Many families will be coming together this Christmas, for the first time since the divisive Brexit vote nearly six months ago. Brexit continues to divide the nation, families, communities – perhaps we even feel divided within ourselves. Here are some tips to help keep the peace at home this festive season. 

Statistics can be misleading but it can be useful to remind ourselves of some numbers.

48% voted to remain, 52% voted to leave.  Or put another way: almost half of those that voted did not get the result they wanted. 

75% of 18-24 years old voted to remain. So, for them, the result was a big blow.

45% of Brits have subsequently revealed they are experiencing increasing levels of anxiety in the aftermath of the Brexit vote.

Childline have reported an increased in referrals from young people who are anxious since the vote took place. An increased exposure to world affairs by social media is suggested to be a possible contribution to the escalating worry and anxiety experienced by this group.

It also seems that upon reflection many voters who voted to leave have come to regret this decision.

The result of Brexit was a shock to the national system. Very few of us saw it coming. When we have a shock – something we did not expect - there follows a period of disbelief which often manifests itself as denial.  After all, at the time of writing this piece, nobody has actually triggered Article 50.  It’s not happened yet. It may never happen. 

The Prime Minister repeatedly says ‘Brexit means Brexit’.  But what does that mean?  ‘We are working on it’ seems to be the response.  Our response to that may be like that of a child caught in the middle of a custody battle. It’s confusing and frustrating. In such circumstances, we often revert to behaving like children.  So….we may start mud-slinging and unfriending on Facebook. 

When my clients find themselves in a similar position in their private lives my advice is to try and stay calm whilst emotions are running high. And I would apply this to Brexit too.

We often look for someone to blame. The old codgers? Nigel Farage? David Cameron? The racists? That bigoted next door neighbour?

Feeling angry is okay. It just needs to be acknowledged. We can stand up for our own beliefs and values. How we react is important. When my clients are feeling anger and are looking for revenge – I remind them that this is not the time to fan the fire. Try not to seek revenge whilst experiencing negative emotions. I do recognise however, that these feelings must come out somewhere. Try writing an email but don’t send it. Tweet but don’t post it.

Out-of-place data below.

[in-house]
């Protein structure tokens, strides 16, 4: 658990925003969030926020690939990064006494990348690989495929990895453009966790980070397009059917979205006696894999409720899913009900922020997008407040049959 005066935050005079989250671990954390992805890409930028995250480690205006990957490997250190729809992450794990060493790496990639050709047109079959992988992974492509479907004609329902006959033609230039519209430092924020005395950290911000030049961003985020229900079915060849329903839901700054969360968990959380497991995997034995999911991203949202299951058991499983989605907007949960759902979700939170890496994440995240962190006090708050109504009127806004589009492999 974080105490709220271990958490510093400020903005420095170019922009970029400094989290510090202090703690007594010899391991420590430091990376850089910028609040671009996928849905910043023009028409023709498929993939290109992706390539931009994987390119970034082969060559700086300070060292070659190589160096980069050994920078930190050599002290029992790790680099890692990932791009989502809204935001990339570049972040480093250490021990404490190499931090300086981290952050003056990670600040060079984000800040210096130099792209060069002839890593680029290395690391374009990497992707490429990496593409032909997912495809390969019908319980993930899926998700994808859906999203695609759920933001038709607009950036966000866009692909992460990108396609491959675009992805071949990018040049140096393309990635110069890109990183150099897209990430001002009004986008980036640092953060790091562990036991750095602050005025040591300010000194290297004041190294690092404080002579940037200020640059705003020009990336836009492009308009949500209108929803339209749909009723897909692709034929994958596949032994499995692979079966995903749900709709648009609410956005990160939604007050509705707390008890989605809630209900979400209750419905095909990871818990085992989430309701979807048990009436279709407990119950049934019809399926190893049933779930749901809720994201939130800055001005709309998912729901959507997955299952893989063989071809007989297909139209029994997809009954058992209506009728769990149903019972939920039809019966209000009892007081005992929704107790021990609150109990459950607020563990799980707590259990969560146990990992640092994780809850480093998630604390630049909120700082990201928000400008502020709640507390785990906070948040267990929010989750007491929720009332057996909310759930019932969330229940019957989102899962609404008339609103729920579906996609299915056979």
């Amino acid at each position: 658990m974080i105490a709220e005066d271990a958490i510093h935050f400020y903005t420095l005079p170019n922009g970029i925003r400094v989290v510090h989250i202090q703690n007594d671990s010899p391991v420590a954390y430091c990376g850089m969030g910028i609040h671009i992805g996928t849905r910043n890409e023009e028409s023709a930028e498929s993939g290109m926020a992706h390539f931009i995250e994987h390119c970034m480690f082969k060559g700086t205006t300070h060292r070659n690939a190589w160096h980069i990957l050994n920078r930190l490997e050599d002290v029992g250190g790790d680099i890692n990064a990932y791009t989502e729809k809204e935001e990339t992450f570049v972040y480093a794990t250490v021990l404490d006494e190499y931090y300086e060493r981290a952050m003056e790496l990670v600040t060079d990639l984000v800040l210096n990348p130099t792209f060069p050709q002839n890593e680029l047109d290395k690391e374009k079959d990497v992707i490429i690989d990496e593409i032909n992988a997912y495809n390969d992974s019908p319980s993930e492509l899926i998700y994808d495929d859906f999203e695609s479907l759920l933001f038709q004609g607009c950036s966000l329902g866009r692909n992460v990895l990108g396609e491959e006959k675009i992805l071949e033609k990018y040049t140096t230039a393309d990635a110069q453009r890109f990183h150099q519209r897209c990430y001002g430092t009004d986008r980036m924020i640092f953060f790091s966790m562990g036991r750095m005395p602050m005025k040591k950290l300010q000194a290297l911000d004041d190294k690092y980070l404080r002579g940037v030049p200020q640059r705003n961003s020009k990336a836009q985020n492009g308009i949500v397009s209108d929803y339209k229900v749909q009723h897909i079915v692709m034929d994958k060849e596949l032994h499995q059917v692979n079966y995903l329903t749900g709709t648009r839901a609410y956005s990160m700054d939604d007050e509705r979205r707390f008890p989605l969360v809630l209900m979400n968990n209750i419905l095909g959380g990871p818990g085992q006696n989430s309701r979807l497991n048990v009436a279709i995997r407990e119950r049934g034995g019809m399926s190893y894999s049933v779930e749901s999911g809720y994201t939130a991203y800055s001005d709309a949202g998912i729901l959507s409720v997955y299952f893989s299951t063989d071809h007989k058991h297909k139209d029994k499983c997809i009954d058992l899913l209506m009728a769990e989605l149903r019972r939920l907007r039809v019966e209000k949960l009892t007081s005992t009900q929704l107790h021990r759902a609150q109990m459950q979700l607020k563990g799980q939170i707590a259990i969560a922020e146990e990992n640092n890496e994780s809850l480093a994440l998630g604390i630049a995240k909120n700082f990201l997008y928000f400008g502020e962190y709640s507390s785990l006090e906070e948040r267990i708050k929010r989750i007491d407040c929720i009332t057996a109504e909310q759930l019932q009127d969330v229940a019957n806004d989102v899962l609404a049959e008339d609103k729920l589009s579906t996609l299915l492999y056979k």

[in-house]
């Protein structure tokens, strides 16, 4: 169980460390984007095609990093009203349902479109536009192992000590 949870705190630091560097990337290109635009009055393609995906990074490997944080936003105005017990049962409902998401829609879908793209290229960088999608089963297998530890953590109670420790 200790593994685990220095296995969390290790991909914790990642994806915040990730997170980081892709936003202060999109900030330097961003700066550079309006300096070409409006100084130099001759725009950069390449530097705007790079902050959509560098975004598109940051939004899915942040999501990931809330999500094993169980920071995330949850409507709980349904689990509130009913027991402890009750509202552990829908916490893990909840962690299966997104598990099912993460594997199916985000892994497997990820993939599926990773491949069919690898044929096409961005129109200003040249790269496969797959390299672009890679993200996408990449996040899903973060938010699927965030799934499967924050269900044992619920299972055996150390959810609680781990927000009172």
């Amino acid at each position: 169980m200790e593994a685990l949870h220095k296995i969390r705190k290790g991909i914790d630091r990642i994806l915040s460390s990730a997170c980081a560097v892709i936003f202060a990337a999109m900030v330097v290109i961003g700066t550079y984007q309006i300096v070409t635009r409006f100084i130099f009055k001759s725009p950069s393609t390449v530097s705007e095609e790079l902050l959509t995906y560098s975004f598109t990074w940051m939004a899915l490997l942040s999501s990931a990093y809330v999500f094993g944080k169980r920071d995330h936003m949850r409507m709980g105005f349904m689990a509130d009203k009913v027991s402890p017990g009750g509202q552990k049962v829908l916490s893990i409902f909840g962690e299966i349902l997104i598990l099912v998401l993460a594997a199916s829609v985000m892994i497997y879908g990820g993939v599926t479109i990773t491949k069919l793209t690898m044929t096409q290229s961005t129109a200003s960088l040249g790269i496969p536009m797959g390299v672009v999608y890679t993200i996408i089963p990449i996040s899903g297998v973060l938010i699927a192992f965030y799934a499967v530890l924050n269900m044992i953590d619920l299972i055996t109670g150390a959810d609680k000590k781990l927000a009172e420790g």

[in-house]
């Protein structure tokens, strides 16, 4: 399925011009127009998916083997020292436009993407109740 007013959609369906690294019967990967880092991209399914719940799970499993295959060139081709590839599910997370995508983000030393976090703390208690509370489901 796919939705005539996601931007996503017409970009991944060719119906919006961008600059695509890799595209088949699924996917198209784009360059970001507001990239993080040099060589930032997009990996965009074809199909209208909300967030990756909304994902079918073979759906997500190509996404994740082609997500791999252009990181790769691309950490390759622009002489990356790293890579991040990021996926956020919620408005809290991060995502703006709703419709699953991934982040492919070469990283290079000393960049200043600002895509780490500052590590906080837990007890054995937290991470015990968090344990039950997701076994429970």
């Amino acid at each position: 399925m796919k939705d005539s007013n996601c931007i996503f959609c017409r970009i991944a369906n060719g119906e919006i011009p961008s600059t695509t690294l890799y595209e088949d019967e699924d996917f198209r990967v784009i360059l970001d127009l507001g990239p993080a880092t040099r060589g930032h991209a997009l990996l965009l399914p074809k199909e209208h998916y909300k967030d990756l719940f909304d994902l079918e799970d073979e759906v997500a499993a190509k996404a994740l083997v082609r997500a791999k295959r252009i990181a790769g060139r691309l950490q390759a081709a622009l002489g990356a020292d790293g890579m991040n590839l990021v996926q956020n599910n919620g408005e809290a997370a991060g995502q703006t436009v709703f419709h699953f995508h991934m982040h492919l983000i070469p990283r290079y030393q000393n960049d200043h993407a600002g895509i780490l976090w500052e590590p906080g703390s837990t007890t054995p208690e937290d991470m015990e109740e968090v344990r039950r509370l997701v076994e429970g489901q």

We need to remember we will need to get on with others once the dusted has settled.

When we reach the stage of desperation, that is often the time when we want to act.  No need for a big piece of action. Small steps are best. Sign petitions, go on marches, join a political party - all may help us to feel more control. It may also be time for a digital detox. Stay away from newspapers, news programmes on whatever media platform you use. This can help create some headspace and reduce anxiety and worry.

We need to be patient and wait for the facts to emerge.  In the meantime we CAN do other things with our time and thoughts.  Writing a gratitude list would be a good start. 

We may feel a bit depressed about the whole outcome.  Brexit was pedalled as the end of the world as we know it by the media, politicians and others. Jobs, housing, finances, relationships would be at risk.  If we believe this, then we can feel very insecure in ourselves and our futures.

Even the size of a Toblerone bar is changing.  And not in a good way.

And 2017 is predicted as the year when the effects of a post-Brexit world will start to be felt by those least able to deal with the fall out. The vulnerable, the sick, the poor, the displaced and dispossessed.

Well, perhaps. But the world will not come to an end.

What happens next is out of our hands. So -  get some support and hang around with like-minded people. Stay calm and positive. Join a grass roots movement, join online forums, draw some political cartoons (like I do!).  Do something positive.  Don’t get bitter.

Sometimes the hardest part about something over which we have little control is to recognise it for what it is. Acceptance is key.  What is done is done.  And we can’t go back.  But we don’t have to focus on the negatives.  Looking at things from someone else’s point of view can put things in perspective.  And offering help to others can be a reward in itself.